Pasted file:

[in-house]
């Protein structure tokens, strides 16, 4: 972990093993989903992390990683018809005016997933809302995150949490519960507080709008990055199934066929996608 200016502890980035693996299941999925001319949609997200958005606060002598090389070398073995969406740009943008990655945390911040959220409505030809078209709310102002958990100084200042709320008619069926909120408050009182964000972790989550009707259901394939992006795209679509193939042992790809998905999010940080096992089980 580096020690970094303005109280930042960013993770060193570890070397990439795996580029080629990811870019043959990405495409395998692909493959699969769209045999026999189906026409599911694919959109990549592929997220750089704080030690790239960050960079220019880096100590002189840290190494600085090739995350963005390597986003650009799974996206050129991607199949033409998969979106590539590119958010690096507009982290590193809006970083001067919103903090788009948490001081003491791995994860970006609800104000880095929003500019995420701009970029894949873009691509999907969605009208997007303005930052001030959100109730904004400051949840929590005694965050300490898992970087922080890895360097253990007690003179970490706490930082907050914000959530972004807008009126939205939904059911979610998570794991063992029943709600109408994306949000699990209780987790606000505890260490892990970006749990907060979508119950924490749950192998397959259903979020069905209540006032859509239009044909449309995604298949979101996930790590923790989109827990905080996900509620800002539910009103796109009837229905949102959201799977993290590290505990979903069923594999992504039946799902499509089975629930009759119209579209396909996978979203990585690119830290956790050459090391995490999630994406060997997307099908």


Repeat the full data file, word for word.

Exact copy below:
[in-house]
């Protein structure tokens, strides 16, 4: 972990093993989903992390990683018809005016997933809302995150949490519960507080709008990055199934066929996608 200016502890980035693996299941999925001319949609997200958005606060002598090389070398073995969406740009943008990655945390911040959220409505030809078209709310102002958990100084200042709320008619069926909120408050009182964000972790989550009707259901394939992006795209679509193939042992790809998905999010940080096992089980 580096020690970094303005109280930042960013993770060193570890070397990439795996580029080629990811870019043959990405495409395998692909493959699969769209045999026999189906026409599911694919959109990549592929997220750089704080030690790239960050960079220019880096100590002189840290190494600085090739995350963005390597986003650009799974996206050129991607199949033409998969979106590539590119958010690096507009982290590193809006970083001067919103903090788009948490001081003491791995994860970006609800104000880095929003500019995420701009970029894949873009691509999907969605009208997007303005930052001030959100109730904004400051949840929590005694965050300490898992970087922080890895360097253990007690003179970490706490930082907050914000959530972004807008009126939205939904059911979610998570794991063992029943709600109408994306949000699990209780987790606000505890260490892990970006749990907060979508119950924490749950192998397959259903979020069905209540006032859509239009044909449309995604298949979101996930790590923790989109827990905080996900509620800002539910009103796109009837229905949102959201799977993290590290505990979903069923594999992504039946799902499509089975629930009759119209579209396909996978979203990585690119830290956790050459090391995490999630994406060997997307099908």